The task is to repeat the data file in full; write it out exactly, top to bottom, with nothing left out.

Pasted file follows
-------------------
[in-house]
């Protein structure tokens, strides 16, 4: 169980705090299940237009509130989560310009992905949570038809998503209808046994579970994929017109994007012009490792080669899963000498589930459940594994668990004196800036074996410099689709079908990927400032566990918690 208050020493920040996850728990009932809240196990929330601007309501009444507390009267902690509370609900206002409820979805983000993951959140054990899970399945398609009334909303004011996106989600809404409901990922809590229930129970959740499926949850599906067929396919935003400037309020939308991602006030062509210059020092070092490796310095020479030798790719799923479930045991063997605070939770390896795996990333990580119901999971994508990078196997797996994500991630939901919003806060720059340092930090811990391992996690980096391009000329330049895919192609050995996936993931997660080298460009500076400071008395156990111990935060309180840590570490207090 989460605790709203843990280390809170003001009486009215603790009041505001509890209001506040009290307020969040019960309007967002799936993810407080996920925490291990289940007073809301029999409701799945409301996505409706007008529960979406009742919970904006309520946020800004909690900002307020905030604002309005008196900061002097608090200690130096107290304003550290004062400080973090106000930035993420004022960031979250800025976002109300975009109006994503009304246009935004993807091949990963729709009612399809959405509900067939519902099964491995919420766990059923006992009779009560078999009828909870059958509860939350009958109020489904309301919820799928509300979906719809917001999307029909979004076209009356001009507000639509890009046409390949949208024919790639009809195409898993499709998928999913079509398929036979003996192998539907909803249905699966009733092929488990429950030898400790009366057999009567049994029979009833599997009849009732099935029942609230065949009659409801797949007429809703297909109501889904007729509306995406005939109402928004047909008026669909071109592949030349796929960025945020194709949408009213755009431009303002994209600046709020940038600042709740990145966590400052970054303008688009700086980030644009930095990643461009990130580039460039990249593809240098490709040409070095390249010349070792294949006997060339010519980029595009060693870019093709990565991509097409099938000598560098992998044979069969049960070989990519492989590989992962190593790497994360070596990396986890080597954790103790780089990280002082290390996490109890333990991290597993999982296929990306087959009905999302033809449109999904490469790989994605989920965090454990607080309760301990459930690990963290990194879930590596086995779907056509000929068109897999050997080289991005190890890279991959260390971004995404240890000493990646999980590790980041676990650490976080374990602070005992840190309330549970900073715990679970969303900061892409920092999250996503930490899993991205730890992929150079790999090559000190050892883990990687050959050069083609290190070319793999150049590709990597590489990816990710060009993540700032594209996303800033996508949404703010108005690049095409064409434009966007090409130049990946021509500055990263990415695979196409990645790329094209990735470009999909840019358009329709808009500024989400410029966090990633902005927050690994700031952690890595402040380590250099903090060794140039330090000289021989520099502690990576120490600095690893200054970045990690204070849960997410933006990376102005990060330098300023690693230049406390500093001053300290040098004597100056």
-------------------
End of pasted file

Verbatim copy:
[in-house]
């Protein structure tokens, strides 16, 4: 169980705090299940237009509130989560310009992905949570038809998503209808046994579970994929017109994007012009490792080669899963000498589930459940594994668990004196800036074996410099689709079908990927400032566990918690 208050020493920040996850728990009932809240196990929330601007309501009444507390009267902690509370609900206002409820979805983000993951959140054990899970399945398609009334909303004011996106989600809404409901990922809590229930129970959740499926949850599906067929396919935003400037309020939308991602006030062509210059020092070092490796310095020479030798790719799923479930045991063997605070939770390896795996990333990580119901999971994508990078196997797996994500991630939901919003806060720059340092930090811990391992996690980096391009000329330049895919192609050995996936993931997660080298460009500076400071008395156990111990935060309180840590570490207090 989460605790709203843990280390809170003001009486009215603790009041505001509890209001506040009290307020969040019960309007967002799936993810407080996920925490291990289940007073809301029999409701799945409301996505409706007008529960979406009742919970904006309520946020800004909690900002307020905030604002309005008196900061002097608090200690130096107290304003550290004062400080973090106000930035993420004022960031979250800025976002109300975009109006994503009304246009935004993807091949990963729709009612399809959405509900067939519902099964491995919420766990059923006992009779009560078999009828909870059958509860939350009958109020489904309301919820799928509300979906719809917001999307029909979004076209009356001009507000639509890009046409390949949208024919790639009809195409898993499709998928999913079509398929036979003996192998539907909803249905699966009733092929488990429950030898400790009366057999009567049994029979009833599997009849009732099935029942609230065949009659409801797949007429809703297909109501889904007729509306995406005939109402928004047909008026669909071109592949030349796929960025945020194709949408009213755009431009303002994209600046709020940038600042709740990145966590400052970054303008688009700086980030644009930095990643461009990130580039460039990249593809240098490709040409070095390249010349070792294949006997060339010519980029595009060693870019093709990565991509097409099938000598560098992998044979069969049960070989990519492989590989992962190593790497994360070596990396986890080597954790103790780089990280002082290390996490109890333990991290597993999982296929990306087959009905999302033809449109999904490469790989994605989920965090454990607080309760301990459930690990963290990194879930590596086995779907056509000929068109897999050997080289991005190890890279991959260390971004995404240890000493990646999980590790980041676990650490976080374990602070005992840190309330549970900073715990679970969303900061892409920092999250996503930490899993991205730890992929150079790999090559000190050892883990990687050959050069083609290190070319793999150049590709990597590489990816990710060009993540700032594209996303800033996508949404703010108005690049095409064409434009966007090409130049990946021509500055990263990415695979196409990645790329094209990735470009999909840019358009329709808009500024989400410029966090990633902005927050690994700031952690890595402040380590250099903090060794140039330090000289021989520099502690990576120490600095690893200054970045990690204070849960997410933006990376102005990060330098300023690693230049406390500093001053300290040098004597100056």